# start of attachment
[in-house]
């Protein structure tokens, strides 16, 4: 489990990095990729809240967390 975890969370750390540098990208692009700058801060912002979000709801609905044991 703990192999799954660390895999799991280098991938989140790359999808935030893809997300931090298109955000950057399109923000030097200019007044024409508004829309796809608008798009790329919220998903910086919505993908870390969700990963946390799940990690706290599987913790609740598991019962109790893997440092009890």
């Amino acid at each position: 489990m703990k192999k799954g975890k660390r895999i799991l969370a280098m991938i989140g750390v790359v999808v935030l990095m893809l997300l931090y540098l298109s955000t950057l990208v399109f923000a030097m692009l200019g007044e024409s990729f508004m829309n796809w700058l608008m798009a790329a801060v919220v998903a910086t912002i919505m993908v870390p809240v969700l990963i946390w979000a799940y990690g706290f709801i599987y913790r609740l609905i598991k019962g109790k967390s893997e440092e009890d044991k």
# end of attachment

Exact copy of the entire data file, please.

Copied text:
[in-house]
């Protein structure tokens, strides 16, 4: 489990990095990729809240967390 975890969370750390540098990208692009700058801060912002979000709801609905044991 703990192999799954660390895999799991280098991938989140790359999808935030893809997300931090298109955000950057399109923000030097200019007044024409508004829309796809608008798009790329919220998903910086919505993908870390969700990963946390799940990690706290599987913790609740598991019962109790893997440092009890």
């Amino acid at each position: 489990m703990k192999k799954g975890k660390r895999i799991l969370a280098m991938i989140g750390v790359v999808v935030l990095m893809l997300l931090y540098l298109s955000t950057l990208v399109f923000a030097m692009l200019g007044e024409s990729f508004m829309n796809w700058l608008m798009a790329a801060v919220v998903a910086t912002i919505m993908v870390p809240v969700l990963i946390w979000a799940y990690g706290f709801i599987y913790r609740l609905i598991k019962g109790k967390s893997e440092e009890d044991k």